ESPE Abstracts (2018) 89 P-P3-331

GnRH Analogues and Cross-Sex Hormonal therapy: Side Effects in Transgender Youth

Cristina Mora Palma, Julio Guerrero Fernández, Nerea Itza Martín, Arancha Ortiz Villalobos, Ana Coral Barreda Bonis, Luis Salamanca Fresno & Isabel González Casado


Hospital Universitario La Paz, Madrid, Spain


Background: Transsexuality during childhood/adolescence is a complex condition usually ending in dysphoria (GD). The prevalence of transgenderism is increasing in Pediatrics. In the process of sexual reassignment, a correct pharmacological treatment and the knowledge of possible consequences are necessary.

Objetive: The objective of this study is to present the evolution of the physical and analytical characteristics and side effects in Transgender children and youth with pubertal blockade (PB) and/or cross-sex hormones (CSH).

Method: One hundred and two patients (age ranged from 5.8 to 16.1 years) with GD are followed in the Endocrinology Unit of a tertiary hospital during 3.1 years. 52% are biological women (female to male -FtM- group) and 48% biological men (male to female -MtF- group).

Results: GD is present from early childhood in 85% and persists in all patients nowadays. 66 patients are treated with GnRH analogues (the onset of treatment ranges from 9.8 to 16.3 years). 36 patients receiving cross-sex hormonal treatment, initiated between 14.8 and 16.4 years (19 cases FtM, 17 cases MtF). GnRH agonists (monthly/quarterly) were used for PB, observing LH <0.5 mUI/ml at 3 months after the start of treatment. Erections stopped in all MtF after the first dose. The menstruation disappeared in the FtM with monthly preparation after the first dose, if the preparation was quarterly they presented one or two menstrual cycles. As for CSH, 17β-Estradiol (oral / transdermal) and PB were used together in MtF. In FtM we used Testosterone Cypionate (intramuscular/ subcutaneous) associated to PB only during the first year. About FtM analytical evolution, hematocrit increased and higher total cholesterol was observed. Physical changes observed in the physical examination and side effects are also described.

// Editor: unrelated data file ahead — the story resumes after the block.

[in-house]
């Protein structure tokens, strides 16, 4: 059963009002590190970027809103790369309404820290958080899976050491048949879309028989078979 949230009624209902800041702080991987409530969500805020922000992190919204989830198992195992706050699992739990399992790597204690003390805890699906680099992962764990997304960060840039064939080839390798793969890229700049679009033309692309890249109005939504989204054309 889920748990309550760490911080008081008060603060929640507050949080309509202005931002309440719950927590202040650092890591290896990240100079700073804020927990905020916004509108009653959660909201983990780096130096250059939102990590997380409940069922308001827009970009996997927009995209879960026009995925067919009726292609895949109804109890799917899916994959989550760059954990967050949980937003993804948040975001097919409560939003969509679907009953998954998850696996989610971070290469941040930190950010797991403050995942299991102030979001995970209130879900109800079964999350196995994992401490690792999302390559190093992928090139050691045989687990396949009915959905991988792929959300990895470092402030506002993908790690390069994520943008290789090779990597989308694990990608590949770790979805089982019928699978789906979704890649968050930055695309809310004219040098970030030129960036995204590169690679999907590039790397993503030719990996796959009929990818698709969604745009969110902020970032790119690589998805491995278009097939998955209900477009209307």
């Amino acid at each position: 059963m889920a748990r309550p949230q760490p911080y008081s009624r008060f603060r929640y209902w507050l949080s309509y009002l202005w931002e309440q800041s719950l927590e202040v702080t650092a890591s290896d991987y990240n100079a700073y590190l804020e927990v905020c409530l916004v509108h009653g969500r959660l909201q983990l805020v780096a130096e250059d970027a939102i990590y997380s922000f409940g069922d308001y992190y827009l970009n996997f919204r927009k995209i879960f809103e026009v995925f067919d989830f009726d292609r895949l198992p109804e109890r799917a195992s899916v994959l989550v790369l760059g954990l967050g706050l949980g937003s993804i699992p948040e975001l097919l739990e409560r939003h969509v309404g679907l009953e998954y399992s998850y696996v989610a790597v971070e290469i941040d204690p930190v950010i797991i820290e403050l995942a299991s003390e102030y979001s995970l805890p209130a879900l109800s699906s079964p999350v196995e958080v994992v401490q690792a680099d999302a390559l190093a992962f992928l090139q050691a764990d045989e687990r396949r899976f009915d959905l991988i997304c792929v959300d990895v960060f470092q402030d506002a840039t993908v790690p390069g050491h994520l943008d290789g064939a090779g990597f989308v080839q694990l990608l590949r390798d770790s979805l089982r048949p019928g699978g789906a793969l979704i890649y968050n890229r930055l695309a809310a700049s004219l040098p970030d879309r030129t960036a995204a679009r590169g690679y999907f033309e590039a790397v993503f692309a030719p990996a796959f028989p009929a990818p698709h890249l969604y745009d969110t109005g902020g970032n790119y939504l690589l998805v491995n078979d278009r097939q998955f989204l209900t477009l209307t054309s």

Conclusion: GD management should be multidisciplinary, requiring a correct diagnosis of GD by mental health specialist and it is necessary the application of standardized therapeutic protocols. Pharmacological treatment in transsexual subjects involves anthropometric, physical and metabolic changes; long-term studies are needed in Pediatrics.

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